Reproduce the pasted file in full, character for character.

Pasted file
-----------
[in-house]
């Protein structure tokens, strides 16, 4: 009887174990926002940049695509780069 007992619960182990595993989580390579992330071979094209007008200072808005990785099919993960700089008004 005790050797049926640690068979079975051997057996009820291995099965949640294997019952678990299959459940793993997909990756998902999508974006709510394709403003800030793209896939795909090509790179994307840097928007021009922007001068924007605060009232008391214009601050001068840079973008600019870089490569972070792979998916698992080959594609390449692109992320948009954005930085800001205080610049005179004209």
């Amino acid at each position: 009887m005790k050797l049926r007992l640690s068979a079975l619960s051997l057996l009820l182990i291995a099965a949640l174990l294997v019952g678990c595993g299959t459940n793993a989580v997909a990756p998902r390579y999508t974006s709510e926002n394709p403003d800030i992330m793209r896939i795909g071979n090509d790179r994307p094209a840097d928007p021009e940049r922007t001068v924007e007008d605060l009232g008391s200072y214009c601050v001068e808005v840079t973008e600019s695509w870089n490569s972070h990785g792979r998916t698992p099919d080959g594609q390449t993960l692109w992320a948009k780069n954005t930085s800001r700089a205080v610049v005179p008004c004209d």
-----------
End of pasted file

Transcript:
[in-house]
């Protein structure tokens, strides 16, 4: 009887174990926002940049695509780069 007992619960182990595993989580390579992330071979094209007008200072808005990785099919993960700089008004 005790050797049926640690068979079975051997057996009820291995099965949640294997019952678990299959459940793993997909990756998902999508974006709510394709403003800030793209896939795909090509790179994307840097928007021009922007001068924007605060009232008391214009601050001068840079973008600019870089490569972070792979998916698992080959594609390449692109992320948009954005930085800001205080610049005179004209």
């Amino acid at each position: 009887m005790k050797l049926r007992l640690s068979a079975l619960s051997l057996l009820l182990i291995a099965a949640l174990l294997v019952g678990c595993g299959t459940n793993a989580v997909a990756p998902r390579y999508t974006s709510e926002n394709p403003d800030i992330m793209r896939i795909g071979n090509d790179r994307p094209a840097d928007p021009e940049r922007t001068v924007e007008d605060l009232g008391s200072y214009c601050v001068e808005v840079t973008e600019s695509w870089n490569s972070h990785g792979r998916t698992p099919d080959g594609q390449t993960l692109w992320a948009k780069n954005t930085s800001r700089a205080v610049v005179p008004c004209d």